It is difficult to assign transitional teeth to a particular species because the differences between these teeth are not distinct but gradual.
Transitional forms of C. carcharias which have only rudimentary serrations. These serrations are present only on the lower parts of the cutting edge, near the crown base, the rest of the cutting edge remaining smooth. Furthermore, there are teeth which are weakly serrate on the complete cutting edge and others which are more or less strongly serrate almost to the crown tip, just a short portion of the tip being smooth-edged. Further there is a difference in the shape of the serrations of the cutting edge. The points of the serration of Carcharodon carcharias are more or less well-developed and mostly directed perpendicular (about 90°) to the cutting edge. The points of the strongly serrate "transitionals", so far as present, are often directed diagonally (angle of around 40°; see e.g. Bourdon (2002), fig. 2, third tooth from left) to the cutting edge and apically directed. These obtusely-oriented serrations in "transitionals" (early to median stage) disappear in late "transitionals" — this further development, means the orientation of the points changed over time.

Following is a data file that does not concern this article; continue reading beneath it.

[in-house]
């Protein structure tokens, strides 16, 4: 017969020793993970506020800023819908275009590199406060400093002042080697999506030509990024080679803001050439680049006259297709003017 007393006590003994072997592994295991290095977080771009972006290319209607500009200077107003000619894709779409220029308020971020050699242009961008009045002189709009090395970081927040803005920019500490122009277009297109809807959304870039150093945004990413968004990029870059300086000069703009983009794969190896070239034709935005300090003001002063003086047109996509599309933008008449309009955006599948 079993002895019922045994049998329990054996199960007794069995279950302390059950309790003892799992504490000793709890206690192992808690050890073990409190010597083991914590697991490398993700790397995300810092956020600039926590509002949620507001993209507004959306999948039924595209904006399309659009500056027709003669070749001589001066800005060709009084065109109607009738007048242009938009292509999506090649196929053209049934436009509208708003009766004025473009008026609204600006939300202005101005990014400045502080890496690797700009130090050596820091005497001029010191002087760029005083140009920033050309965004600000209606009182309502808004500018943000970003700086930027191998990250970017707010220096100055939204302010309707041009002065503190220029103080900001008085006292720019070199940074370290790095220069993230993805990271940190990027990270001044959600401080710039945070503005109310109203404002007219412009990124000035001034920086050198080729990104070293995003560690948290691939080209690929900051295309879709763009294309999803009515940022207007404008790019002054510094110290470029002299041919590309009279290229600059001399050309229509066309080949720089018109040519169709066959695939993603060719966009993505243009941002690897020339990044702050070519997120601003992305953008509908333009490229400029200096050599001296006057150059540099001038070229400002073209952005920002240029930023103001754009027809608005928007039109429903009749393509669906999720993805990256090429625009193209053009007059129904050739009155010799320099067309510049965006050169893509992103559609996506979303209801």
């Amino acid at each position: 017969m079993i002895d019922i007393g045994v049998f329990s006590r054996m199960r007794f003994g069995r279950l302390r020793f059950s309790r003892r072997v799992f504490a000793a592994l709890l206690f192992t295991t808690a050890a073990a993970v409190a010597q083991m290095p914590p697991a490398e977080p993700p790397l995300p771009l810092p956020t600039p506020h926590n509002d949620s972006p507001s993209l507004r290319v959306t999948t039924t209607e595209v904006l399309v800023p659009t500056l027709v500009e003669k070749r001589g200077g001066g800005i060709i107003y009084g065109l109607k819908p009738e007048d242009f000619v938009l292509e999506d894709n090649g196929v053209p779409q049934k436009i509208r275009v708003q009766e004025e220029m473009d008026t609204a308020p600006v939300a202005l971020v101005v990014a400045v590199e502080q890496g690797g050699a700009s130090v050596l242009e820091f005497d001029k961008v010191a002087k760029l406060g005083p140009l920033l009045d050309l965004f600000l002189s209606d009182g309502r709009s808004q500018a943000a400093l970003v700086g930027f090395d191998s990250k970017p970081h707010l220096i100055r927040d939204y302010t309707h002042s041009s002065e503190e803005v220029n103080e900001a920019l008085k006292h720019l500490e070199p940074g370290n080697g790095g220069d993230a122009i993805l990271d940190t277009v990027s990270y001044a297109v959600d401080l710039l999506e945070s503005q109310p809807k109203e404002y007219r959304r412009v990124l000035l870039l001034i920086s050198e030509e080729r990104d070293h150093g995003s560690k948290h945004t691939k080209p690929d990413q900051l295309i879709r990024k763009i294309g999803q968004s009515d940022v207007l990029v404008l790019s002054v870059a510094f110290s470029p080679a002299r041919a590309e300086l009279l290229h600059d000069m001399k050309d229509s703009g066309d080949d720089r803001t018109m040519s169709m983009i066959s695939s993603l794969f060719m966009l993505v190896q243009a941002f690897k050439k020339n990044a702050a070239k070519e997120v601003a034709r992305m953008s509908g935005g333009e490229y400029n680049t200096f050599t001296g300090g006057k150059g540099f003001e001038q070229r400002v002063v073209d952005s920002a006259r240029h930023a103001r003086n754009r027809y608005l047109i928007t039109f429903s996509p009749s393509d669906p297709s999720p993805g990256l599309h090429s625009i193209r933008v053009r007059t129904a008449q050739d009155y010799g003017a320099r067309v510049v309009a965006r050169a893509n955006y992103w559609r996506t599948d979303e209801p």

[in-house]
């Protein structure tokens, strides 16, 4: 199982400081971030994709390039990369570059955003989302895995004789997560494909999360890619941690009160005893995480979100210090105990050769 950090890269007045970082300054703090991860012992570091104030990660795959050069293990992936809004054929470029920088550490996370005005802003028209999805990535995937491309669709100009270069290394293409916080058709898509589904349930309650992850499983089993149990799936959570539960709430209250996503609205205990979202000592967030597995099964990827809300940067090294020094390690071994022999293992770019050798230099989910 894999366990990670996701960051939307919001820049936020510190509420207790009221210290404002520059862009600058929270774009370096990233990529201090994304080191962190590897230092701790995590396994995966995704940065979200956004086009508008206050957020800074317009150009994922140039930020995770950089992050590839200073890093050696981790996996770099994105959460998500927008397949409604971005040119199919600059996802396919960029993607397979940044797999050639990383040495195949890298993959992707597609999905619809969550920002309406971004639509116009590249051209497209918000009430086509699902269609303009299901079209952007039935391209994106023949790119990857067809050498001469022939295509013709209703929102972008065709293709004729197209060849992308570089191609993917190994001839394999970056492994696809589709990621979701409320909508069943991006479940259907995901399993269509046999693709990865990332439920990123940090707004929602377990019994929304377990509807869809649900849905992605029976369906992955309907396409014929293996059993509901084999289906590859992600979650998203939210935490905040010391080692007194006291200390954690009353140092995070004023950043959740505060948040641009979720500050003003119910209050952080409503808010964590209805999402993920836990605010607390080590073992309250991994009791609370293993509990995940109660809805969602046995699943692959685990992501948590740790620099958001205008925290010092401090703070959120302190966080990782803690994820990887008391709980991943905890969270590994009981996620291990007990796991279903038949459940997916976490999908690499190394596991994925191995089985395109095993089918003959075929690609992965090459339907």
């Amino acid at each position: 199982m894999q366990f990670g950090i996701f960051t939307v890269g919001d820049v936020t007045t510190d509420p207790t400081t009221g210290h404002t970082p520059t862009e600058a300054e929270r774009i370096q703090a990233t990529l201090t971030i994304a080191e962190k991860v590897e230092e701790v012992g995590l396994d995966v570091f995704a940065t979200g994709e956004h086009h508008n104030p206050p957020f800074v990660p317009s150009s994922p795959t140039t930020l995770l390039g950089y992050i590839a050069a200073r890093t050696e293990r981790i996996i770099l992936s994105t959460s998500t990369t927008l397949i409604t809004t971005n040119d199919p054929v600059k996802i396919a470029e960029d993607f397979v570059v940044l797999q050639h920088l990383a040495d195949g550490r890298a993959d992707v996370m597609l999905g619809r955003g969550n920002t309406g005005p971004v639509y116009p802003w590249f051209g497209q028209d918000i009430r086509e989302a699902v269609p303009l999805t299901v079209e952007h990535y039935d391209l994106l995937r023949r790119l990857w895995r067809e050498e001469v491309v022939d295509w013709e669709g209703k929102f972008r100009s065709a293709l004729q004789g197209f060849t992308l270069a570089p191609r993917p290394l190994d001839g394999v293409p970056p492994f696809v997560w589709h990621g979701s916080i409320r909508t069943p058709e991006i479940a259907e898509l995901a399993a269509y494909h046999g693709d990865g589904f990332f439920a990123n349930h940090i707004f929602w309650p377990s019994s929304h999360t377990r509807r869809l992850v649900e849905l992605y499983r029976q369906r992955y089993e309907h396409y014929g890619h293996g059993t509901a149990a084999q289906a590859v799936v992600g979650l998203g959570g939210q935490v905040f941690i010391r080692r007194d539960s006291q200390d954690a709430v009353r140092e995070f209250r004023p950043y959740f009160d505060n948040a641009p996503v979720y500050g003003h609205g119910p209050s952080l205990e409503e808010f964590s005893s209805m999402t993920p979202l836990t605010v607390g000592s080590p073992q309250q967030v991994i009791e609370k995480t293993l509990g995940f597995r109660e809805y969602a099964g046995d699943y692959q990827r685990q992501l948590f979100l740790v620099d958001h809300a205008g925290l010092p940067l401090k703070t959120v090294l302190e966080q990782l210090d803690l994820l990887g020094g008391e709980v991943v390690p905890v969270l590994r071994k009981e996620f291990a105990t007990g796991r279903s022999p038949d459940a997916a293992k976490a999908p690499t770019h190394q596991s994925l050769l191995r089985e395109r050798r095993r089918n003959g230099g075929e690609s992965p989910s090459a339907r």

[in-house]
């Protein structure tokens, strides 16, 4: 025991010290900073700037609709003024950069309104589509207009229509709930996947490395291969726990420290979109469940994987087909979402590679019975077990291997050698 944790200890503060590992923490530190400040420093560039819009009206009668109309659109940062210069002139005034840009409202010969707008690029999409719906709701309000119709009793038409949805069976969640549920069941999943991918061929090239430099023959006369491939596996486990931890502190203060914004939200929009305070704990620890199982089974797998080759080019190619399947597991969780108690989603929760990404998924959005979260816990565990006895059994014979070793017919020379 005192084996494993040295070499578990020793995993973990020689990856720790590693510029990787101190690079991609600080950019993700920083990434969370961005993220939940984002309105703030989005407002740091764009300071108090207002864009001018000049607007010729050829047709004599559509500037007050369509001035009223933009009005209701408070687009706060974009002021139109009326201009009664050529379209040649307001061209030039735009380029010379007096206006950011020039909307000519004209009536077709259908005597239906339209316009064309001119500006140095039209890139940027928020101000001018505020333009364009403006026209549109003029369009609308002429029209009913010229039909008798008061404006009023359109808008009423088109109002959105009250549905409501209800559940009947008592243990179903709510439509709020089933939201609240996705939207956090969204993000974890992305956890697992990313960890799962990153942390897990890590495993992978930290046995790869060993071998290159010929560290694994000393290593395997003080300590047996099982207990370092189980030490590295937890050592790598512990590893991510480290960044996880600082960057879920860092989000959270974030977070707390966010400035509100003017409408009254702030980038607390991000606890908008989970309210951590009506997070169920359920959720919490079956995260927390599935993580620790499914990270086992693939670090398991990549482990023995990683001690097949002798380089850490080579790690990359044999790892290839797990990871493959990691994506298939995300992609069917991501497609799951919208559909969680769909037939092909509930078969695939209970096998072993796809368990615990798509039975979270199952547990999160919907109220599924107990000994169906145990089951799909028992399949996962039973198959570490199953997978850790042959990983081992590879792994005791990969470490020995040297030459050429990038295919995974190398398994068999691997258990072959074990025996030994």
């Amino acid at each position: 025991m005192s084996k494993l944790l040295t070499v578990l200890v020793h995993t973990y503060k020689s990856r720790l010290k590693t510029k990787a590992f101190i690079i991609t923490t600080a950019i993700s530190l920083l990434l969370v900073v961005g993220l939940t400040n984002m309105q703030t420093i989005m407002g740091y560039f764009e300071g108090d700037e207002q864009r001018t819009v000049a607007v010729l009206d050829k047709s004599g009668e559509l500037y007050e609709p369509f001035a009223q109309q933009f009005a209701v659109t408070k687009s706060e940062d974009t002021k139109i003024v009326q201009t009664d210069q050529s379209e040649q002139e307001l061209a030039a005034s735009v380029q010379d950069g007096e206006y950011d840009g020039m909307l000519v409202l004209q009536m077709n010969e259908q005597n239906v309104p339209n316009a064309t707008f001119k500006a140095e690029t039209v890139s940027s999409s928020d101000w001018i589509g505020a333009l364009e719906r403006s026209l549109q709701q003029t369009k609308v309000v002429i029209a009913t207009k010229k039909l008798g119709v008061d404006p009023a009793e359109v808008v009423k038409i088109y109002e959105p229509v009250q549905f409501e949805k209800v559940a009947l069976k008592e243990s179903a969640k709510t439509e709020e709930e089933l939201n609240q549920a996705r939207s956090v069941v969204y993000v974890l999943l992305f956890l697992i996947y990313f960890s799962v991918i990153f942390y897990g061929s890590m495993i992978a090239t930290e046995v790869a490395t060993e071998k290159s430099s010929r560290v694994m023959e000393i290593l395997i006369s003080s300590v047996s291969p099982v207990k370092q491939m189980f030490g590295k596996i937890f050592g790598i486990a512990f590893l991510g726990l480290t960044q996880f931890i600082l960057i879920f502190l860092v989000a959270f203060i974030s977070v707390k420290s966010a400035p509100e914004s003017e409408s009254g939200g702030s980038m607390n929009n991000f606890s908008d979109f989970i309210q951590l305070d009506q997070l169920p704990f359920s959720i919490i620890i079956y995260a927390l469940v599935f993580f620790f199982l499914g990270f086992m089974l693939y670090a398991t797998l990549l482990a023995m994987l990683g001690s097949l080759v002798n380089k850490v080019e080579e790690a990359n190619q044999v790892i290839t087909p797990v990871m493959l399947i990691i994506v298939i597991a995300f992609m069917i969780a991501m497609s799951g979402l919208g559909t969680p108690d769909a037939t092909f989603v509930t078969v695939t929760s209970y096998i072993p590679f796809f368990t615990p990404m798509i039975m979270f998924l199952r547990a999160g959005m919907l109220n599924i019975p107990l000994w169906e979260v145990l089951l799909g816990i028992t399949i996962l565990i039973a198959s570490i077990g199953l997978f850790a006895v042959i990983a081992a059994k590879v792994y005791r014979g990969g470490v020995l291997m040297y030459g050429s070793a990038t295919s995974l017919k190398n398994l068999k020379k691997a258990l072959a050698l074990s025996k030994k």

A popular hypothesis states that a population of Pacific "Broad-toothed Makos" (broad-form of Cosmopolitodus hastalis), predators of small cetaceans (e.g. dolphins and porpoises) and pinnipeds (elephant seals and sea lions), developed weakly serrate teeth during the Upper / Late Miocene, because flesh is easier to cut with serrate teeth. They could feed effectively, survive better and have more descendants -- establishing this ecological niche in the upper-most Miocene to lower-most Pliocene. This characteristic was passed to descendants and the serrations became stronger over time. The final result was the Great white shark in the Lower / Early Pliocene. In the Early Pliocene, these Great white sharks spread out worldwide as a well-suited predator, prevailing over its own ancestor and all other competitors of a similar ecological niche such as Isurus escheri. Isurus escheri disappeared at the same time in the late Early Pliocene in the eastern North-Atlantic when the Great white shark first appeared there.